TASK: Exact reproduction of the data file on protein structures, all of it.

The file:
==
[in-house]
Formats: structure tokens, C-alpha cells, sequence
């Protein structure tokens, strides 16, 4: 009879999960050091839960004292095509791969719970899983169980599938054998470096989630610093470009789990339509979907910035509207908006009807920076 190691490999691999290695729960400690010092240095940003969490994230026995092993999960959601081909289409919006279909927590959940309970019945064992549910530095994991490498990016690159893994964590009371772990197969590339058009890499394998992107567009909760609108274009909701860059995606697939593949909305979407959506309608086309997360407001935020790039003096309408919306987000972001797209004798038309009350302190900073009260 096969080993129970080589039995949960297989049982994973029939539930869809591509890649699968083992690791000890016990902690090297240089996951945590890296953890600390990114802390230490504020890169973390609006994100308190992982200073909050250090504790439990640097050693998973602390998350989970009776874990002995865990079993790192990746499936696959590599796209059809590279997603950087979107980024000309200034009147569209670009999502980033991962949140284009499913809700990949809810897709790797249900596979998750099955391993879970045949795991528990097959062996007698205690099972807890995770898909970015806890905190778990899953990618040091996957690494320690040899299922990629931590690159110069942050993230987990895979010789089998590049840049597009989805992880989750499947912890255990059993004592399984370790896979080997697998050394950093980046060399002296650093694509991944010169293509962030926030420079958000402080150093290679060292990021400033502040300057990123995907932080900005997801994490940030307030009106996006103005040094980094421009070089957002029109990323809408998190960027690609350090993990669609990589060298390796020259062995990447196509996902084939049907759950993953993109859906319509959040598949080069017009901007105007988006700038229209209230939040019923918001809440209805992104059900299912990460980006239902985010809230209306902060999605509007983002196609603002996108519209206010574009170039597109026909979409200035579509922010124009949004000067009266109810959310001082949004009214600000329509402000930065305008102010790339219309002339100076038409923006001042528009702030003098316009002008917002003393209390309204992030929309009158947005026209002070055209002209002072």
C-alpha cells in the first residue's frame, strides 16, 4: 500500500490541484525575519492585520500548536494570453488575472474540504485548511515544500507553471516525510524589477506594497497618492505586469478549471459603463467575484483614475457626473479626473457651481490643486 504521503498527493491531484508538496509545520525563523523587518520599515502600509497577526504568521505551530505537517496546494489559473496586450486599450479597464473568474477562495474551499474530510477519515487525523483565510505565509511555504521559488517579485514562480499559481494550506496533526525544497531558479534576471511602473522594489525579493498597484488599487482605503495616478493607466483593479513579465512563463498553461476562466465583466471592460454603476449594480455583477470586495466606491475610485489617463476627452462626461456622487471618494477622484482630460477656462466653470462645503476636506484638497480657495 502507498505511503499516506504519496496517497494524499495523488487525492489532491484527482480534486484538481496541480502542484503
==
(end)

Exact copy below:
[in-house]
Formats: structure tokens, C-alpha cells, sequence
């Protein structure tokens, strides 16, 4: 009879999960050091839960004292095509791969719970899983169980599938054998470096989630610093470009789990339509979907910035509207908006009807920076 190691490999691999290695729960400690010092240095940003969490994230026995092993999960959601081909289409919006279909927590959940309970019945064992549910530095994991490498990016690159893994964590009371772990197969590339058009890499394998992107567009909760609108274009909701860059995606697939593949909305979407959506309608086309997360407001935020790039003096309408919306987000972001797209004798038309009350302190900073009260 096969080993129970080589039995949960297989049982994973029939539930869809591509890649699968083992690791000890016990902690090297240089996951945590890296953890600390990114802390230490504020890169973390609006994100308190992982200073909050250090504790439990640097050693998973602390998350989970009776874990002995865990079993790192990746499936696959590599796209059809590279997603950087979107980024000309200034009147569209670009999502980033991962949140284009499913809700990949809810897709790797249900596979998750099955391993879970045949795991528990097959062996007698205690099972807890995770898909970015806890905190778990899953990618040091996957690494320690040899299922990629931590690159110069942050993230987990895979010789089998590049840049597009989805992880989750499947912890255990059993004592399984370790896979080997697998050394950093980046060399002296650093694509991944010169293509962030926030420079958000402080150093290679060292990021400033502040300057990123995907932080900005997801994490940030307030009106996006103005040094980094421009070089957002029109990323809408998190960027690609350090993990669609990589060298390796020259062995990447196509996902084939049907759950993953993109859906319509959040598949080069017009901007105007988006700038229209209230939040019923918001809440209805992104059900299912990460980006239902985010809230209306902060999605509007983002196609603002996108519209206010574009170039597109026909979409200035579509922010124009949004000067009266109810959310001082949004009214600000329509402000930065305008102010790339219309002339100076038409923006001042528009702030003098316009002008917002003393209390309204992030929309009158947005026209002070055209002209002072």
C-alpha cells in the first residue's frame, strides 16, 4: 500500500490541484525575519492585520500548536494570453488575472474540504485548511515544500507553471516525510524589477506594497497618492505586469478549471459603463467575484483614475457626473479626473457651481490643486 504521503498527493491531484508538496509545520525563523523587518520599515502600509497577526504568521505551530505537517496546494489559473496586450486599450479597464473568474477562495474551499474530510477519515487525523483565510505565509511555504521559488517579485514562480499559481494550506496533526525544497531558479534576471511602473522594489525579493498597484488599487482605503495616478493607466483593479513579465512563463498553461476562466465583466471592460454603476449594480455583477470586495466606491475610485489617463476627452462626461456622487471618494477622484482630460477656462466653470462645503476636506484638497480657495 502507498505511503499516506504519496496517497494524499495523488487525492489532491484527482480534486484538481496541480502542484503